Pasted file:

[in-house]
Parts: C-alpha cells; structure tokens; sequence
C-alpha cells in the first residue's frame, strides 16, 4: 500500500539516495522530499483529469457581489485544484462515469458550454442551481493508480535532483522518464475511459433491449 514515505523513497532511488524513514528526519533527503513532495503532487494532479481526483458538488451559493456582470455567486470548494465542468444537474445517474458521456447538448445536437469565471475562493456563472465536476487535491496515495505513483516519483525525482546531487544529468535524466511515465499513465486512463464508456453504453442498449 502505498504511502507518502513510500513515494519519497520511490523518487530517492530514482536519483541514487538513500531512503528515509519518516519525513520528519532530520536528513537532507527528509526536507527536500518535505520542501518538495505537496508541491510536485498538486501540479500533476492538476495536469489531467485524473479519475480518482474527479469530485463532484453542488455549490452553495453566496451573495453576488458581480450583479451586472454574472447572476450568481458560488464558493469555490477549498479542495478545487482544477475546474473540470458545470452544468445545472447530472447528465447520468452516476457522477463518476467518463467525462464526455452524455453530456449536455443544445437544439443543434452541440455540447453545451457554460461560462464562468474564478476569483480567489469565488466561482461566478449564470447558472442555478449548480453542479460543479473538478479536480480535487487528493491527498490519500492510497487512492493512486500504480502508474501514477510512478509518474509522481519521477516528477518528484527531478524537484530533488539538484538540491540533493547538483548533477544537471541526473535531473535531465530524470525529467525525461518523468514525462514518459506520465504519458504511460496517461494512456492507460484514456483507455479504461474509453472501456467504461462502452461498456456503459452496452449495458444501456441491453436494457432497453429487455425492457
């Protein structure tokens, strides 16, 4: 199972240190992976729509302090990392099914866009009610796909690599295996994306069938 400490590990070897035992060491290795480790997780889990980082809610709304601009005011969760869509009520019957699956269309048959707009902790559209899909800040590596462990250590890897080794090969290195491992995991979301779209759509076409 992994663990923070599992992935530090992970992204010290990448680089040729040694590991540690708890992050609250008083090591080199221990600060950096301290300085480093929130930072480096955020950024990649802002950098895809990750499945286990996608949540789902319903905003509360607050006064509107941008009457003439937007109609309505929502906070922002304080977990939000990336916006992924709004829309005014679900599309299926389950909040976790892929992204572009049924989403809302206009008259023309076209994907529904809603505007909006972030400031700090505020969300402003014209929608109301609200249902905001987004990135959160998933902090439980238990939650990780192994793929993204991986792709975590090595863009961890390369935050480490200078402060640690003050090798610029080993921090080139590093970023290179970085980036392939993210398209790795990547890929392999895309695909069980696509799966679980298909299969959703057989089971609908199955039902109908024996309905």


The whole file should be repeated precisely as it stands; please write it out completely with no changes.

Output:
[in-house]
Parts: C-alpha cells; structure tokens; sequence
C-alpha cells in the first residue's frame, strides 16, 4: 500500500539516495522530499483529469457581489485544484462515469458550454442551481493508480535532483522518464475511459433491449 514515505523513497532511488524513514528526519533527503513532495503532487494532479481526483458538488451559493456582470455567486470548494465542468444537474445517474458521456447538448445536437469565471475562493456563472465536476487535491496515495505513483516519483525525482546531487544529468535524466511515465499513465486512463464508456453504453442498449 502505498504511502507518502513510500513515494519519497520511490523518487530517492530514482536519483541514487538513500531512503528515509519518516519525513520528519532530520536528513537532507527528509526536507527536500518535505520542501518538495505537496508541491510536485498538486501540479500533476492538476495536469489531467485524473479519475480518482474527479469530485463532484453542488455549490452553495453566496451573495453576488458581480450583479451586472454574472447572476450568481458560488464558493469555490477549498479542495478545487482544477475546474473540470458545470452544468445545472447530472447528465447520468452516476457522477463518476467518463467525462464526455452524455453530456449536455443544445437544439443543434452541440455540447453545451457554460461560462464562468474564478476569483480567489469565488466561482461566478449564470447558472442555478449548480453542479460543479473538478479536480480535487487528493491527498490519500492510497487512492493512486500504480502508474501514477510512478509518474509522481519521477516528477518528484527531478524537484530533488539538484538540491540533493547538483548533477544537471541526473535531473535531465530524470525529467525525461518523468514525462514518459506520465504519458504511460496517461494512456492507460484514456483507455479504461474509453472501456467504461462502452461498456456503459452496452449495458444501456441491453436494457432497453429487455425492457
């Protein structure tokens, strides 16, 4: 199972240190992976729509302090990392099914866009009610796909690599295996994306069938 400490590990070897035992060491290795480790997780889990980082809610709304601009005011969760869509009520019957699956269309048959707009902790559209899909800040590596462990250590890897080794090969290195491992995991979301779209759509076409 992994663990923070599992992935530090992970992204010290990448680089040729040694590991540690708890992050609250008083090591080199221990600060950096301290300085480093929130930072480096955020950024990649802002950098895809990750499945286990996608949540789902319903905003509360607050006064509107941008009457003439937007109609309505929502906070922002304080977990939000990336916006992924709004829309005014679900599309299926389950909040976790892929992204572009049924989403809302206009008259023309076209994907529904809603505007909006972030400031700090505020969300402003014209929608109301609200249902905001987004990135959160998933902090439980238990939650990780192994793929993204991986792709975590090595863009961890390369935050480490200078402060640690003050090798610029080993921090080139590093970023290179970085980036392939993210398209790795990547890929392999895309695909069980696509799966679980298909299969959703057989089971609908199955039902109908024996309905």